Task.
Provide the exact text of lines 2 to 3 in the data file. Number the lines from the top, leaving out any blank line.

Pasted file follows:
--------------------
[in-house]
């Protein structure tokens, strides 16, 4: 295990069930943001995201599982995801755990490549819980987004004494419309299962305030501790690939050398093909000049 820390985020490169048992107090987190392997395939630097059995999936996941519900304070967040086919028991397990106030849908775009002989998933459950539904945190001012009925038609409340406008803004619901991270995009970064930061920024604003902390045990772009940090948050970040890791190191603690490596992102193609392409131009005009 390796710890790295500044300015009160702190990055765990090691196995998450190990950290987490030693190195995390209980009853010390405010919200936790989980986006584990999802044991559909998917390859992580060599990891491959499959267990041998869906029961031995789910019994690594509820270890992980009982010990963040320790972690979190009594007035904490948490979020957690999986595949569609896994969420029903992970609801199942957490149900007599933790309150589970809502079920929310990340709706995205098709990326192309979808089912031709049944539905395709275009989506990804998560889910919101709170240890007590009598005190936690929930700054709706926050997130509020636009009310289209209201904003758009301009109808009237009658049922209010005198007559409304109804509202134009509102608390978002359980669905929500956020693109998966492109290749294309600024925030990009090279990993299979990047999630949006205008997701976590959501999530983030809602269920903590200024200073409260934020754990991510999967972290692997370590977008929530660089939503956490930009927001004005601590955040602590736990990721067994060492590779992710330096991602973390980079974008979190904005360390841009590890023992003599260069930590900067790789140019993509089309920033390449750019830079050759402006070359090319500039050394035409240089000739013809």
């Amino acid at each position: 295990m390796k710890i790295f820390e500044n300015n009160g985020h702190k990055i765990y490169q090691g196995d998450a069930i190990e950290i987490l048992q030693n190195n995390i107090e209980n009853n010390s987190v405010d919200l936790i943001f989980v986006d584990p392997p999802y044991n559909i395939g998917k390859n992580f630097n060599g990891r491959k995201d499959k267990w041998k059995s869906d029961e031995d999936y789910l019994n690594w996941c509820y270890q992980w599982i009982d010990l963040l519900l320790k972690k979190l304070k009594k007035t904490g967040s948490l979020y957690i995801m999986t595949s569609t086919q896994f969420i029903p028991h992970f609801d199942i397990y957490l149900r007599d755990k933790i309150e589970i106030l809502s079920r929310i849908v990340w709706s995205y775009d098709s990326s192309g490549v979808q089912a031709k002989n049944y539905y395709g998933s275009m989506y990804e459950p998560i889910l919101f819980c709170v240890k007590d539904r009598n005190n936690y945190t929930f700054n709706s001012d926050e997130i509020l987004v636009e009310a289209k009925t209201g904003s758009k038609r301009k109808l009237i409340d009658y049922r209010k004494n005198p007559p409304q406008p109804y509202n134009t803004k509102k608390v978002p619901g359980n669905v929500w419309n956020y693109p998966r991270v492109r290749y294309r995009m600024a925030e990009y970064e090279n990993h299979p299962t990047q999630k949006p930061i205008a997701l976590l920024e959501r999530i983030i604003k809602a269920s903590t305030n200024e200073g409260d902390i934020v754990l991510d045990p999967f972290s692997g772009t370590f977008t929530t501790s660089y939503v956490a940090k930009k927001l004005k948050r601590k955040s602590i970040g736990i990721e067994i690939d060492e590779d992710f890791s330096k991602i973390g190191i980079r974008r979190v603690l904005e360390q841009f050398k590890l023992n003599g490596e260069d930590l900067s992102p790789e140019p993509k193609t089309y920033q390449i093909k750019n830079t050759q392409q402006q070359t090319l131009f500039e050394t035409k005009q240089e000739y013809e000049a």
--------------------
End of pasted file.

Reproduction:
């Protein structure tokens, strides 16, 4: 295990069930943001995201599982995801755990490549819980987004004494419309299962305030501790690939050398093909000049 820390985020490169048992107090987190392997395939630097059995999936996941519900304070967040086919028991397990106030849908775009002989998933459950539904945190001012009925038609409340406008803004619901991270995009970064930061920024604003902390045990772009940090948050970040890791190191603690490596992102193609392409131009005009 390796710890790295500044300015009160702190990055765990090691196995998450190990950290987490030693190195995390209980009853010390405010919200936790989980986006584990999802044991559909998917390859992580060599990891491959499959267990041998869906029961031995789910019994690594509820270890992980009982010990963040320790972690979190009594007035904490948490979020957690999986595949569609896994969420029903992970609801199942957490149900007599933790309150589970809502079920929310990340709706995205098709990326192309979808089912031709049944539905395709275009989506990804998560889910919101709170240890007590009598005190936690929930700054709706926050997130509020636009009310289209209201904003758009301009109808009237009658049922209010005198007559409304109804509202134009509102608390978002359980669905929500956020693109998966492109290749294309600024925030990009090279990993299979990047999630949006205008997701976590959501999530983030809602269920903590200024200073409260934020754990991510999967972290692997370590977008929530660089939503956490930009927001004005601590955040602590736990990721067994060492590779992710330096991602973390980079974008979190904005360390841009590890023992003599260069930590900067790789140019993509089309920033390449750019830079050759402006070359090319500039050394035409240089000739013809």
């Amino acid at each position: 295990m390796k710890i790295f820390e500044n300015n009160g985020h702190k990055i765990y490169q090691g196995d998450a069930i190990e950290i987490l048992q030693n190195n995390i107090e209980n009853n010390s987190v405010d919200l936790i943001f989980v986006d584990p392997p999802y044991n559909i395939g998917k390859n992580f630097n060599g990891r491959k995201d499959k267990w041998k059995s869906d029961e031995d999936y789910l019994n690594w996941c509820y270890q992980w599982i009982d010990l963040l519900l320790k972690k979190l304070k009594k007035t904490g967040s948490l979020y957690i995801m999986t595949s569609t086919q896994f969420i029903p028991h992970f609801d199942i397990y957490l149900r007599d755990k933790i309150e589970i106030l809502s079920r929310i849908v990340w709706s995205y775009d098709s990326s192309g490549v979808q089912a031709k002989n049944y539905y395709g998933s275009m989506y990804e459950p998560i889910l919101f819980c709170v240890k007590d539904r009598n005190n936690y945190t929930f700054n709706s001012d926050e997130i509020l987004v636009e009310a289209k009925t209201g904003s758009k038609r301009k109808l009237i409340d009658y049922r209010k004494n005198p007559p409304q406008p109804y509202n134009t803004k509102k608390v978002p619901g359980n669905v929500w419309n956020y693109p998966r991270v492109r290749y294309r995009m600024a925030e990009y970064e090279n990993h299979p299962t990047q999630k949006p930061i205008a997701l976590l920024e959501r999530i983030i604003k809602a269920s903590t305030n200024e200073g409260d902390i934020v754990l991510d045990p999967f972290s692997g772009t370590f977008t929530t501790s660089y939503v956490a940090k930009k927001l004005k948050r601590k955040s602590i970040g736990i990721e067994i690939d060492e590779d992710f890791s330096k991602i973390g190191i980079r974008r979190v603690l904005e360390q841009f050398k590890l023992n003599g490596e260069d930590l900067s992102p790789e140019p993509k193609t089309y920033q390449i093909k750019n830079t050759q392409q402006q070359t090319l131009f500039e050394t035409k005009q240089e000739y013809e000049a």